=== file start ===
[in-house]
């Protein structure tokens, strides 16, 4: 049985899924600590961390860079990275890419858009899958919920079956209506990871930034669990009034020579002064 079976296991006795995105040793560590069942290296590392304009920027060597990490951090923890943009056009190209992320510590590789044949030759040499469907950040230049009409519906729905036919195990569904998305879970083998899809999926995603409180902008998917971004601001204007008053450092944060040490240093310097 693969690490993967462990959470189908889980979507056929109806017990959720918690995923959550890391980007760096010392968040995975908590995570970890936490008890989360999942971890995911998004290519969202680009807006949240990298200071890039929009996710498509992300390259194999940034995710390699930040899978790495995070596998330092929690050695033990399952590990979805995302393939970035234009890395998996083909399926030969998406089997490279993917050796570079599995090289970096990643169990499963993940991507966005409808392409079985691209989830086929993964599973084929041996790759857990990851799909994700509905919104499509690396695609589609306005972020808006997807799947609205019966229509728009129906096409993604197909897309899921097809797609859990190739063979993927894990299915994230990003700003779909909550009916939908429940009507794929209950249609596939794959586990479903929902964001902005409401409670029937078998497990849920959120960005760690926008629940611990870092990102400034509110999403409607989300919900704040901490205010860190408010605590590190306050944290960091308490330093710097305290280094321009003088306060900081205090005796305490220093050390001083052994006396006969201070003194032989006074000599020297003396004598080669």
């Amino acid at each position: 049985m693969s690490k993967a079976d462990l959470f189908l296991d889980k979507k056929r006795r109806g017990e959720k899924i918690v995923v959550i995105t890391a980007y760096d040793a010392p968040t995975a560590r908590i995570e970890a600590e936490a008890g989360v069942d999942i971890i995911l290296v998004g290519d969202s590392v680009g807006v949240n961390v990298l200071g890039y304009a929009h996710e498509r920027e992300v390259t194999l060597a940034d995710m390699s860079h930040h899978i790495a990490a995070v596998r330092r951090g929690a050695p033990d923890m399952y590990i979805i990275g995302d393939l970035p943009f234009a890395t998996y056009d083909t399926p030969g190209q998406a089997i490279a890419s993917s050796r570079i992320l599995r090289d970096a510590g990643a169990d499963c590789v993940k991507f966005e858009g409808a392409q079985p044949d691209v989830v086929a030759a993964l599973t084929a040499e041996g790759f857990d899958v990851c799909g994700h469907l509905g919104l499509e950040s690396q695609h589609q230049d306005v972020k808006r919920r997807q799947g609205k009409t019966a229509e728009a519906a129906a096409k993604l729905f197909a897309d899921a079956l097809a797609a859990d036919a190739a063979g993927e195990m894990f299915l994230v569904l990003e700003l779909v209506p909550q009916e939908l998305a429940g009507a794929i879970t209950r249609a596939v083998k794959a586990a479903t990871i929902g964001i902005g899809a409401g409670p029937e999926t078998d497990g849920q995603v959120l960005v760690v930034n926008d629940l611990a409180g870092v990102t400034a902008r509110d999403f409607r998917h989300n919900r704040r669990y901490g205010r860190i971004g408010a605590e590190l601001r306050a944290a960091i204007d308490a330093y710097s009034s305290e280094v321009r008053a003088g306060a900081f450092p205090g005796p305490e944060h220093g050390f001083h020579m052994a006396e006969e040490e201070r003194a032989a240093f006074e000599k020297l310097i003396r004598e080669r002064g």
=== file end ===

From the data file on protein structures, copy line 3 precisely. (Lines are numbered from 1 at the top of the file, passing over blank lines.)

């Amino acid at each position: 049985m693969s690490k993967a079976d462990l959470f189908l296991d889980k979507k056929r006795r109806g017990e959720k899924i918690v995923v959550i995105t890391a980007y760096d040793a010392p968040t995975a560590r908590i995570e970890a600590e936490a008890g989360v069942d999942i971890i995911l290296v998004g290519d969202s590392v680009g807006v949240n961390v990298l200071g890039y304009a929009h996710e498509r920027e992300v390259t194999l060597a940034d995710m390699s860079h930040h899978i790495a990490a995070v596998r330092r951090g929690a050695p033990d923890m399952y590990i979805i990275g995302d393939l970035p943009f234009a890395t998996y056009d083909t399926p030969g190209q998406a089997i490279a890419s993917s050796r570079i992320l599995r090289d970096a510590g990643a169990d499963c590789v993940k991507f966005e858009g409808a392409q079985p044949d691209v989830v086929a030759a993964l599973t084929a040499e041996g790759f857990d899958v990851c799909g994700h469907l509905g919104l499509e950040s690396q695609h589609q230049d306005v972020k808006r919920r997807q799947g609205k009409t019966a229509e728009a519906a129906a096409k993604l729905f197909a897309d899921a079956l097809a797609a859990d036919a190739a063979g993927e195990m894990f299915l994230v569904l990003e700003l779909v209506p909550q009916e939908l998305a429940g009507a794929i879970t209950r249609a596939v083998k794959a586990a479903t990871i929902g964001i902005g899809a409401g409670p029937e999926t078998d497990g849920q995603v959120l960005v760690v930034n926008d629940l611990a409180g870092v990102t400034a902008r509110d999403f409607r998917h989300n919900r704040r669990y901490g205010r860190i971004g408010a605590e590190l601001r306050a944290a960091i204007d308490a330093y710097s009034s305290e280094v321009r008053a003088g306060a900081f450092p205090g005796p305490e944060h220093g050390f001083h020579m052994a006396e006969e040490e201070r003194a032989a240093f006074e000599k020297l310097i003396r004598e080669r002064g």